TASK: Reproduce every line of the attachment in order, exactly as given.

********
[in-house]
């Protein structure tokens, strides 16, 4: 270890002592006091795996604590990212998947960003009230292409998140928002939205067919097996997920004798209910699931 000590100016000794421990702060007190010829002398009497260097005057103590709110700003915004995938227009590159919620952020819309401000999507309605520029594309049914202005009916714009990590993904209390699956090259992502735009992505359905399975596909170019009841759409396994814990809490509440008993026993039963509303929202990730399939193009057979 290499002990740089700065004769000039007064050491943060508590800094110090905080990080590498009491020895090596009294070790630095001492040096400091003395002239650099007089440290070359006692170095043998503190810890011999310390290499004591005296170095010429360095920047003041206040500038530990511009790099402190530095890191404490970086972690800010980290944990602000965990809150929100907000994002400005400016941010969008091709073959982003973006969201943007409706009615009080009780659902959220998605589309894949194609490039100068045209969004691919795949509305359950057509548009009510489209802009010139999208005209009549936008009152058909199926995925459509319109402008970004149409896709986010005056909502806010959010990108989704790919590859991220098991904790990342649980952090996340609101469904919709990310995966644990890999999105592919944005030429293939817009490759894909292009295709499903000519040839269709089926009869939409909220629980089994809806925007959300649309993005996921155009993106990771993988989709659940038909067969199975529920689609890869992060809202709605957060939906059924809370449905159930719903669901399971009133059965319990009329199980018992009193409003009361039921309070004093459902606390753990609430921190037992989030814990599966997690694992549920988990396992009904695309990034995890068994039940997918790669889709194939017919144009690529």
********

[in-house]
């Protein structure tokens, strides 16, 4: 270890002592006091795996604590990212998947960003009230292409998140928002939205067919097996997920004798209910699931 000590100016000794421990702060007190010829002398009497260097005057103590709110700003915004995938227009590159919620952020819309401000999507309605520029594309049914202005009916714009990590993904209390699956090259992502735009992505359905399975596909170019009841759409396994814990809490509440008993026993039963509303929202990730399939193009057979 290499002990740089700065004769000039007064050491943060508590800094110090905080990080590498009491020895090596009294070790630095001492040096400091003395002239650099007089440290070359006692170095043998503190810890011999310390290499004591005296170095010429360095920047003041206040500038530990511009790099402190530095890191404490970086972690800010980290944990602000965990809150929100907000994002400005400016941010969008091709073959982003973006969201943007409706009615009080009780659902959220998605589309894949194609490039100068045209969004691919795949509305359950057509548009009510489209802009010139999208005209009549936008009152058909199926995925459509319109402008970004149409896709986010005056909502806010959010990108989704790919590859991220098991904790990342649980952090996340609101469904919709990310995966644990890999999105592919944005030429293939817009490759894909292009295709499903000519040839269709089926009869939409909220629980089994809806925007959300649309993005996921155009993106990771993988989709659940038909067969199975529920689609890869992060809202709605957060939906059924809370449905159930719903669901399971009133059965319990009329199980018992009193409003009361039921309070004093459902606390753990609430921190037992989030814990599966997690694992549920988990396992009904695309990034995890068994039940997918790669889709194939017919144009690529």